Hertfordshire PEEL 2016
How efficient is the force at keeping people safe and reducing crime?
Hertfordshire Constabulary has been assessed as good in respect of the efficiency with which it keeps people safe and reduces crime. The force needs to do more to fully understand both current and likely future demand for its services. It is good at using its resources to meet demand, and works well with other forces and organisations to improve efficiency and save money. The force is in a strong financial position to plan for the future. In last year’s efficiency inspection, Hertfordshire Constabulary was judged to be good.
As in HMIC’s 2015 inspection, this year Hertfordshire Constabulary has been assessed as good at working efficiently to keep people safe and reduce crime. However, it requires improvement in its understanding of all the sources of current demand and of likely future demand for its services. It recognises that this understanding requires improvement and that more work is needed to enable it to reduce demand, increase productivity and effectively plan for the future. The force has explored good practice nationally and worked with the College of Policing to improve its approach. It is at an early stage in developing its understanding of likely future demand. In a strategic alliance with Cambridgeshire Constabulary and Bedfordshire Police, the tri-force ‘futures team’ has undertaken research to explore options for effective policing in the future.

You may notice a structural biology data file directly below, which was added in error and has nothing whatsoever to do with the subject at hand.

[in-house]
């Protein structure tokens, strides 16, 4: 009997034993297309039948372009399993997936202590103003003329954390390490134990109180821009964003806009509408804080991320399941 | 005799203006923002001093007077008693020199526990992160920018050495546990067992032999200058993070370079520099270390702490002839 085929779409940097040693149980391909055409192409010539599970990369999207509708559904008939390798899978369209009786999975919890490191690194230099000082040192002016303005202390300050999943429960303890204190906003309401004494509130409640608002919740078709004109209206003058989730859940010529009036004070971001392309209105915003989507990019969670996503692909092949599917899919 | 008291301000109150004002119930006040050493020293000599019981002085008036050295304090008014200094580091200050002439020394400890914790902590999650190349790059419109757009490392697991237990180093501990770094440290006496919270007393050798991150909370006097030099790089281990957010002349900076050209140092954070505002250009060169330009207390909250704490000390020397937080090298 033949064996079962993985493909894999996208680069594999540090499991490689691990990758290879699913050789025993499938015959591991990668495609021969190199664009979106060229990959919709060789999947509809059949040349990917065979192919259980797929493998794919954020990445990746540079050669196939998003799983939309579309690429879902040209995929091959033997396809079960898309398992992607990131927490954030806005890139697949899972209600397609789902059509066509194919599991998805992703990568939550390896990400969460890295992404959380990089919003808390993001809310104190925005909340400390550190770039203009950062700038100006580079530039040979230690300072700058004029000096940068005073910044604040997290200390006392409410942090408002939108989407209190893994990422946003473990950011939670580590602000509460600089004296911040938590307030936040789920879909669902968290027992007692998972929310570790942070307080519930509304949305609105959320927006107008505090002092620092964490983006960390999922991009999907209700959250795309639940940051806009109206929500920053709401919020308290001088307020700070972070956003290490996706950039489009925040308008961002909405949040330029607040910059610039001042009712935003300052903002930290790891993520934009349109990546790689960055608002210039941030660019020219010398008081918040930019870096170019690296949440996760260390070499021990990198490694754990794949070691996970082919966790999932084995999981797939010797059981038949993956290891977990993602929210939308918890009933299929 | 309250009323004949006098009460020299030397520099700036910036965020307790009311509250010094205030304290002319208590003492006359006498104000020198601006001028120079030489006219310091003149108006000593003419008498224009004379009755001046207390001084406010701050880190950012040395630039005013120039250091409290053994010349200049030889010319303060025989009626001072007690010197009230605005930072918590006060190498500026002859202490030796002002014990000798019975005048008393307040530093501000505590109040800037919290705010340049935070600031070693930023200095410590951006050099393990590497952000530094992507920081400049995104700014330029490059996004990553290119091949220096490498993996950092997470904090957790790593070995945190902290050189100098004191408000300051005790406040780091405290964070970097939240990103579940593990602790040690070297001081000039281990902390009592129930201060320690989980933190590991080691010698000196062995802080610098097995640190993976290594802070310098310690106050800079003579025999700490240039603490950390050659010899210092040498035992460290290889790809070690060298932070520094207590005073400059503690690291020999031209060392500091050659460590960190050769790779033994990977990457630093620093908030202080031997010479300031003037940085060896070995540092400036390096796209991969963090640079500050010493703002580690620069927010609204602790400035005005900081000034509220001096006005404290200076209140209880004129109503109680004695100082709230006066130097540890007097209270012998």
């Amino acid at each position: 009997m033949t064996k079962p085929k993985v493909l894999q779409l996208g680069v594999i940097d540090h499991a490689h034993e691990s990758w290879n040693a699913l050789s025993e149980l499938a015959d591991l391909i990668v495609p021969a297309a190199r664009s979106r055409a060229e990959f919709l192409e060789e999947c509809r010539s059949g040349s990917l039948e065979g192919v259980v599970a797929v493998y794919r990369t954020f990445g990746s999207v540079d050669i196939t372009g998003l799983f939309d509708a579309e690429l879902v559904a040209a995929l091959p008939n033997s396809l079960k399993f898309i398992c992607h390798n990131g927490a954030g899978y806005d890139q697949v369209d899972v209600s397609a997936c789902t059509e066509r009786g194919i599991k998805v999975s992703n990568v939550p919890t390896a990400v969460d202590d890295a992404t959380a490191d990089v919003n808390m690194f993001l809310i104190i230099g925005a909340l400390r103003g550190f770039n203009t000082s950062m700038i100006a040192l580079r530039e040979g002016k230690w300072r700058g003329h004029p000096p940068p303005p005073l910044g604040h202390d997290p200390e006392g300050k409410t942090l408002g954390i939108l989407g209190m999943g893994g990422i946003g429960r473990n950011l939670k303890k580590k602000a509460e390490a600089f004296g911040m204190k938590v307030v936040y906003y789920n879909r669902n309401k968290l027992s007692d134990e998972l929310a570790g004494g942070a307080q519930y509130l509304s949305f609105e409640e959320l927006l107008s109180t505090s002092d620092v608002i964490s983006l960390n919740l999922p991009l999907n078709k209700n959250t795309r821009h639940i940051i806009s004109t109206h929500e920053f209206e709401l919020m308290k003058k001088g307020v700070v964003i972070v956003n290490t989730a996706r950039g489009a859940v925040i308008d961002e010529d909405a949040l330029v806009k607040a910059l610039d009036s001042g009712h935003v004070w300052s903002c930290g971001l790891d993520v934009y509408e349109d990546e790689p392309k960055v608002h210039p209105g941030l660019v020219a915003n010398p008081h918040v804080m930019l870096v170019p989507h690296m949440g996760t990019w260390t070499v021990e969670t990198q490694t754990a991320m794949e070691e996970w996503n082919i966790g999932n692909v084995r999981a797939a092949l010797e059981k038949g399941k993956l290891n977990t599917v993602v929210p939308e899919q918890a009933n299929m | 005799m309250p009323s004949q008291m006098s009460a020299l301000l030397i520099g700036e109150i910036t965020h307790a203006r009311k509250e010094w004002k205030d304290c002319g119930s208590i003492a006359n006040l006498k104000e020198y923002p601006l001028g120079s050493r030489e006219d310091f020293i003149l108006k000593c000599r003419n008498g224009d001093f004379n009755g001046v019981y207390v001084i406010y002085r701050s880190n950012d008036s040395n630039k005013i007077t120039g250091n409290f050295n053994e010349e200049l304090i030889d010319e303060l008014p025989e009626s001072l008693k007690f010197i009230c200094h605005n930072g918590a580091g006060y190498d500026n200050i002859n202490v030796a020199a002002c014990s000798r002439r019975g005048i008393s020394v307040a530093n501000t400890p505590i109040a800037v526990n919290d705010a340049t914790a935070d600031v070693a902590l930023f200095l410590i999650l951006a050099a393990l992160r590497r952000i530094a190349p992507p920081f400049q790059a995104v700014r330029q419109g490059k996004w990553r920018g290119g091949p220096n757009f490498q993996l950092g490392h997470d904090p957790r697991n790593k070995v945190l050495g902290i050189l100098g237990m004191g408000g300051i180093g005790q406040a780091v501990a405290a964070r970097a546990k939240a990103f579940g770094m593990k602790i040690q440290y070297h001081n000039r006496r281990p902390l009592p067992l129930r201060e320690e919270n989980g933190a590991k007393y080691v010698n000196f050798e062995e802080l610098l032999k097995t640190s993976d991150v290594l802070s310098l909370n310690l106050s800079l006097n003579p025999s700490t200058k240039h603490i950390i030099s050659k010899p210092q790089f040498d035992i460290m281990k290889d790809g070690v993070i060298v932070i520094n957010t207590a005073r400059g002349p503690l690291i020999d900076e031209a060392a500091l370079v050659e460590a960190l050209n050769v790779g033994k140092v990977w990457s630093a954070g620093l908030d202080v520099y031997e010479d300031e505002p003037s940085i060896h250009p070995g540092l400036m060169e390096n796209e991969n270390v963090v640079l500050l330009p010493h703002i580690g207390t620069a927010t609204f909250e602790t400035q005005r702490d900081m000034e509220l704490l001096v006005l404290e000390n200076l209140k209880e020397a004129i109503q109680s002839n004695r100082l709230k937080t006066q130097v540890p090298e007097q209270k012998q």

The force uses its resources to respond to clear priorities; for example, it recognised growth in demand for protecting vulnerable people and has invested extra resources for domestic abuse and sexual offence investigations. However, it makes higher than average use of overtime and significant numbers of police officers are unable to use all their annual leave, suggesting that it is not always accurately matching its resources to the needs of the force. The force is seeking to increase workforce productivity using both external expertise and introducing new software to carry out demand assessment. It is also carefully monitoring the skills and composition of its workforce and has redistributed staff to better match demand following the reduction of custody centres.